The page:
Montmartre Vineyard in Paris


Montmartre is a high hill in the territory of modern Paris, known to tourists as a historical meeting place and residence of the artistic bohemia of the capital of France. But not everyone knows that part of Montmartre occupies the territory of the vineyard. Today, vineyards are crowded out onto the sunless northern side of the hill and are extremely reduced in size. But in the past, the vineyard occupied most of Montmartre and served to produce a number of famous French wines. Some of them were honored to be served at the royal table. The origin and past of the vineyard is associated with a number of legendary personalities and important events in the history of the country.

Land Sanctified by the Blood of the Holy

In ancient times, there was a small settlement on the site of the modern vineyard. Its inhabitants worshiped the god Mars and mined gypsum in quarries scattered along the hill. At the beginning of our era, during the persecution of Christianity, here, with his comrades, the Martyr Dionysius, the patron saint of Paris, was executed and buried. In the 5th century, a chapel was erected over them. Later, the relics of the saints were transferred to Saint-Denis. But the hill itself has since received its name, meaning "martyr's hill".

The heyday of the vineyard and the monastery

In the 12th century, the French king Louis VI became interested in this place. Having repaired the chapel, he ordered the construction of a monastery around it. The main work on the creation of the Benedictine monastery was carried out by his wife, Adelaide of Savoy. At that time, one of the oldest churches in Paris, the Church of St. Peter, was built here. After the death of the king, the inconsolable widow took her hair in the monastery founded by the royal couple. There, in the underground crypt under the chapel of the monastery, Adelaide rested forever.

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The monastery itself became known not only for the famous chapel, but also for the vineyards divorced by its first abbesses.

On the territory of Montmartre, hardworking nuns created a strong economy by building mills, cultivating a vineyard and pressing facilities to extract juice from it. On the illuminated hillsides, grapes seemed to pour in the southern French sun and the sisters began to make excellent wine out of it. Its best varieties were delivered to the royal court, and the rest were sold to everyone.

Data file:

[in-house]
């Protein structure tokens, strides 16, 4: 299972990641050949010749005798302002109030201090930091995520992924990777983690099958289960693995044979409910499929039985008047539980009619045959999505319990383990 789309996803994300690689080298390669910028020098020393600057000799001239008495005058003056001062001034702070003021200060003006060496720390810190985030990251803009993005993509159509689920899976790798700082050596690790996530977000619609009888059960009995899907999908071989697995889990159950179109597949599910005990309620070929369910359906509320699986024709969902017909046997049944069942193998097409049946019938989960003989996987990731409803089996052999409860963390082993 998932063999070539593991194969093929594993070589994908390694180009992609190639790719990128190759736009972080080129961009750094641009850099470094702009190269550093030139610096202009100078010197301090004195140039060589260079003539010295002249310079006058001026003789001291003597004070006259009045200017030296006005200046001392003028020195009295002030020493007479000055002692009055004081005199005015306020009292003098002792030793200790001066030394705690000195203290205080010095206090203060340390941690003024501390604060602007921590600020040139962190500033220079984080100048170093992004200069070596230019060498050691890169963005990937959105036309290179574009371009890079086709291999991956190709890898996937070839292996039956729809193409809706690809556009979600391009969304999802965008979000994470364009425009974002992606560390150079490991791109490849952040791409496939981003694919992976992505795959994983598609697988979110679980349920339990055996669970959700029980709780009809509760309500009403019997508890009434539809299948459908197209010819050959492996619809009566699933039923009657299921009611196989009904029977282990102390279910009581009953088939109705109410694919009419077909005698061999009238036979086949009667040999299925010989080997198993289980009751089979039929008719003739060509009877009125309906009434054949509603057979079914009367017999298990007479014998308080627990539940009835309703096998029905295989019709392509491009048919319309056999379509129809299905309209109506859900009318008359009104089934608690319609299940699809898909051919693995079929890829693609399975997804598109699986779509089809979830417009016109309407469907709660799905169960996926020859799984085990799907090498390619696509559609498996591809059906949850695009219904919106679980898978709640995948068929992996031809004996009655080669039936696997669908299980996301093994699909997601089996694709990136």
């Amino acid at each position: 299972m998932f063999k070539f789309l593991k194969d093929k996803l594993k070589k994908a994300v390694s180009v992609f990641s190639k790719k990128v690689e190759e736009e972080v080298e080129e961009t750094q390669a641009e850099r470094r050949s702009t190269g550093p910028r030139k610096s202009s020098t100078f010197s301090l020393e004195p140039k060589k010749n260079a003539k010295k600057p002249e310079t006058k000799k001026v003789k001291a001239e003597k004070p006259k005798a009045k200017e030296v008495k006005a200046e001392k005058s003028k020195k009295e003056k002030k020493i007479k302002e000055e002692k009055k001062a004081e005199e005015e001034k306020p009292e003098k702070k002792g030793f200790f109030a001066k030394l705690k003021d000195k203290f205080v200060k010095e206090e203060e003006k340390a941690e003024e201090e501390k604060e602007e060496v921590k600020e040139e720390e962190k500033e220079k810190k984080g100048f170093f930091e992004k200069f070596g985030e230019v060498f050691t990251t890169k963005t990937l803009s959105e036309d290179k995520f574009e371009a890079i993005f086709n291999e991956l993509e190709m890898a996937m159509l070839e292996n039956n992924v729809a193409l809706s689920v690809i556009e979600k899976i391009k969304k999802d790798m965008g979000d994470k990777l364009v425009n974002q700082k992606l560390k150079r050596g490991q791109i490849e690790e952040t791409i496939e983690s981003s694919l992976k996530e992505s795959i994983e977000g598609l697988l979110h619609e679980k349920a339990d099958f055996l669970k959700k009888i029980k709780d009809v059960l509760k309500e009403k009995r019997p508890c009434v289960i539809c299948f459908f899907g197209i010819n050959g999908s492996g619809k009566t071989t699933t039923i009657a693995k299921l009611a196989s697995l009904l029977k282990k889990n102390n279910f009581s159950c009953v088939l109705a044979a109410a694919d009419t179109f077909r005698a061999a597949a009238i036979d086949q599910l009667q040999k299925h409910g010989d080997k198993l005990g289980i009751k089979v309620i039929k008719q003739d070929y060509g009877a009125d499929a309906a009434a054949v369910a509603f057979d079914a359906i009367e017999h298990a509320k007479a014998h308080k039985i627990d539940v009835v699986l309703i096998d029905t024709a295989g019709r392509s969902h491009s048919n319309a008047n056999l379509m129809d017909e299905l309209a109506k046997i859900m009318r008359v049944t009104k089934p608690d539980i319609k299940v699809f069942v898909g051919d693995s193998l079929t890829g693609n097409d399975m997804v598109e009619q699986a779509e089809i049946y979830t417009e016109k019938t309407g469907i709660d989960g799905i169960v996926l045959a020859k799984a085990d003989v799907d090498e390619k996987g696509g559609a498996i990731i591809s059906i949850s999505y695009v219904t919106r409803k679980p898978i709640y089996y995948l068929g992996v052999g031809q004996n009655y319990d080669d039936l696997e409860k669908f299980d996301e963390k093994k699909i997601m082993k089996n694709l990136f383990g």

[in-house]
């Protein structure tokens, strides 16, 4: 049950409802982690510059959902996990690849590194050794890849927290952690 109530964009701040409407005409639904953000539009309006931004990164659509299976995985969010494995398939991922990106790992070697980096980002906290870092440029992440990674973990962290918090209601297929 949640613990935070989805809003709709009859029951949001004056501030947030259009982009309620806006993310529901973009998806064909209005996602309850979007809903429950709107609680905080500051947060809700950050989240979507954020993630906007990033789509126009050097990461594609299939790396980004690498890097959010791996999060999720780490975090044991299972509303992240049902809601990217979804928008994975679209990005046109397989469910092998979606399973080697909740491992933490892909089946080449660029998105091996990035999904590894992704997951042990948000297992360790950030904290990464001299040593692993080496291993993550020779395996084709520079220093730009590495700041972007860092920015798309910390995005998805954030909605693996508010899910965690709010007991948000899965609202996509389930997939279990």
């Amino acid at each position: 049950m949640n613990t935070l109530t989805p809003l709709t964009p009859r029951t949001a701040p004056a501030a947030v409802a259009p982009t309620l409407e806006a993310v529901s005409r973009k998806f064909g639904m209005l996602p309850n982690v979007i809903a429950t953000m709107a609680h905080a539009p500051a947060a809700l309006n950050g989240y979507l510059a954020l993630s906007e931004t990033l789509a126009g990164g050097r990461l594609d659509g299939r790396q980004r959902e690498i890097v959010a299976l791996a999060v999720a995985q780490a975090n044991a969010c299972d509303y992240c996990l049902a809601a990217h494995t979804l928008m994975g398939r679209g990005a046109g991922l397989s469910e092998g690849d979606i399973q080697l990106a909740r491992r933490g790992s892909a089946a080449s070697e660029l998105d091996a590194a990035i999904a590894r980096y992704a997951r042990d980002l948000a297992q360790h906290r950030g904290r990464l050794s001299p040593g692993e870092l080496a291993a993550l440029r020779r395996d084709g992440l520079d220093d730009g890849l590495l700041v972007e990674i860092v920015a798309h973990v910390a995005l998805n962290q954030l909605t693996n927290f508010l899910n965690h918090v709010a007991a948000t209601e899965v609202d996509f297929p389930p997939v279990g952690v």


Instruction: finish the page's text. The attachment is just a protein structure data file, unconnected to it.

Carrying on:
Naturally, this occupation, as well as thousands of pilgrims who visited the Martyrs' Chapel, brought great income to the monastery. However, the natives themselves worked tirelessly, engaged in gardening, weaving, embroidery and providing shelter and education for orphans.


In the 16th century, the crypt of the chapel became known for the fact that I. Loyola founded the Jesuit Society in it. And in the 17th century, the abbess of the monastery took part of the vineyard under the cemetery - the smallest in Paris.

Death in the whirlwind of revolution

The monastery and the vineyard had to endure both the devastation of the Hundred Years War, and the grandiose fire of the 16th century, which destroyed most of the buildings, and the wars of the Protestants with the Catholics in the Reformation era.

Only he failed to survive - the Great French Revolution of the 18th century. As a result of the actions of the fighters against the old regime, all the buildings of the monastery were destroyed, except for the ancient church. The monastery itself is closed, and its elderly paralyzed abbess is sent to the guillotine.


After this, the famous vineyards of the monastery fell into decay. Partially they began to process the locals. Arriving in the suburbs, in Montmartre, their cheap wine was enjoyed by Parisians. But the quality of wine was declining, and new buildings replaced the plantations.

Revival of an ancient plantation

The fate of the old vineyard was saved at the beginning of the 20th century. At the suggestion of the painter Poulbo, who obtained permission for this, a group of Montmartre artists revived the vineyard by planting samples of vines of several well-known varieties.

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Nowadays, the Montmartre vineyard, despite its modest size, produces from 1 to 1,5 thousand bottles per year. In addition, it is known for its traditional annual wine festival. Not reaching the former "royal" level, the wines of Montmartre, today, however, are very popular with tourists. In addition, they also have the opportunity to visit the revived vineyard itself, to which special excursions are held.

Getting there

Address: Rue des Saules, Paris 75018
Phone: +33 1 42 62 21 21
Metro: Lamarck - Caulaincourt
Run time: 9:00-20:00